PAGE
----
Essos

Daenerys reunites with Drogon and asks her khalasar to ride with her across the Narrow Sea to take Westeros. Of course, we know that her fleet was burned down by the Sons of the Harpy back at the start of this season. So, I guess this is the right time for Yara and Theon to show up with the Greyjoy fleet. They offer Dany ships to get to Westeros in return for help taking back the Iron Islands. I doubt she'd let them become independent rulers, though.



I guess no-one isn't no-one after all. Arya decides that a place within the Faceless Men is not for her. She can't kill innocent people for pay, it's not her. Her cause is vengeance; the people she has targeted in the past have been those who wronged her or a member of her family. She tells the actress: "The queen loves her son more than anything. And he was taken from her before she could say good-bye. She wouldn’t just cry. She would be angry. She would want to kill the person who did this to her." This quote not only applies to Cersei, but it's also an introspective statement Arya is making about herself.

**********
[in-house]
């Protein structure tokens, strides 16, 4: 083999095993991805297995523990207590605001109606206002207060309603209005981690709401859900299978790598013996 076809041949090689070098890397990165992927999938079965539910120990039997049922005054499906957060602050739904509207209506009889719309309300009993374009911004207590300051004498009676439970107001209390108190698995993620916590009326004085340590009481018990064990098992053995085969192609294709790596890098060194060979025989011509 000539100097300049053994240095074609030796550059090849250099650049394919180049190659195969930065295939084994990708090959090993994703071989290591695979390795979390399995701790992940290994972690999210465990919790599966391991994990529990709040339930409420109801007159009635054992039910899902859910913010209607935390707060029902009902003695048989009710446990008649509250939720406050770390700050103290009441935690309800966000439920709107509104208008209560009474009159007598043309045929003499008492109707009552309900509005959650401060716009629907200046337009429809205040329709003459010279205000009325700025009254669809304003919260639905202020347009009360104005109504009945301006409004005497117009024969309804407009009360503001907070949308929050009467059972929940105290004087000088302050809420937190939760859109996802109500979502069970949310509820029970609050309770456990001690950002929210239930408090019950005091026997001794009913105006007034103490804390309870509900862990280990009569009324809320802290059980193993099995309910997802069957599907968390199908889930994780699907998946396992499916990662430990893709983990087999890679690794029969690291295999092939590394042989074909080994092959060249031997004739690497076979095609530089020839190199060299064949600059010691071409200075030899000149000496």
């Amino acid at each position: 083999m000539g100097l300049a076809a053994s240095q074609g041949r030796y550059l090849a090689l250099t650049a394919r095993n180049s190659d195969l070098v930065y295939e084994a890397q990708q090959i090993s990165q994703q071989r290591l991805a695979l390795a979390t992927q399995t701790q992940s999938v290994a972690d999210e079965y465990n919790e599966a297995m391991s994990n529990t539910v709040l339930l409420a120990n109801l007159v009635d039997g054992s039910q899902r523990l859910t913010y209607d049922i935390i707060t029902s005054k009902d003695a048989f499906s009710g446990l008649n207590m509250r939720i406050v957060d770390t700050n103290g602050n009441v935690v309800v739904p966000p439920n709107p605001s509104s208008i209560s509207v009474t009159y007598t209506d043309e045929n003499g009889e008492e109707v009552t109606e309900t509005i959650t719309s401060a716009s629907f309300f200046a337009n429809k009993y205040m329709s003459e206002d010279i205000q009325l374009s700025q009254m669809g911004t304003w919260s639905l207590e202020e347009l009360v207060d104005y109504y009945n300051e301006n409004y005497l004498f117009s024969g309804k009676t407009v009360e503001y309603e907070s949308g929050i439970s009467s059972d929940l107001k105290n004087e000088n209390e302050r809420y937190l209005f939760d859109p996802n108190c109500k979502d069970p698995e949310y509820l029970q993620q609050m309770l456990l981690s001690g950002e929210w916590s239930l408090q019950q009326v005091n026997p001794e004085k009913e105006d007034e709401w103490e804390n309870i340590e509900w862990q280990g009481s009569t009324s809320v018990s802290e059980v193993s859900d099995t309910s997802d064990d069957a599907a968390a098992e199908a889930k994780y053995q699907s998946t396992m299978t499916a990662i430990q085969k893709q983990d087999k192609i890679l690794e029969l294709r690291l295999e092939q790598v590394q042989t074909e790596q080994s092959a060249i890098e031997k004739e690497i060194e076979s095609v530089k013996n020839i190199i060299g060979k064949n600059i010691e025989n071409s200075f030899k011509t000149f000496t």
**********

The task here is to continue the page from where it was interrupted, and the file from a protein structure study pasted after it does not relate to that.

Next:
But funnily enough, I don't know if Arya will embark on the path of vengeance. When she was watching the play, she felt a huge degree of empathy towards her enemies when she watched Cersei mourn Joffrey. It's the same kind of grief she herself experienced when watching her father get executed. I don't think the plot serves to have Arya go back to being hellbent on revenge against the Lannisters and those others who wronged her. This wasn't just a test to see if she could become a Faceless (Wo)Man, it was a test for her to work out what kind of person she wanted to be. She's a new character now, an almost blank slate. It's a change that many of us have wanted from her.


Summary

As has been pointed out, this episode was a big compilation of people making fatal decisions. Tommen aligning the crown with the High Sparrow, Arya leaving the Faceless Men and Sam stealing his father's sword all have consequences that could prove dire for them. Game of Thrones has always been a show about dealing with consequences, from Theon's betrayal of Robb to Eddard trying to take Joffrey away from the throne. It reminds the viewer that despite the zombies, dragons, necromancy, shadow demons, direwolves, warging and divination, these are still very human stories.

Overall I'd give this episode a 7/10.

In Memoriam

Oh wow, no-one died this week. Awesome!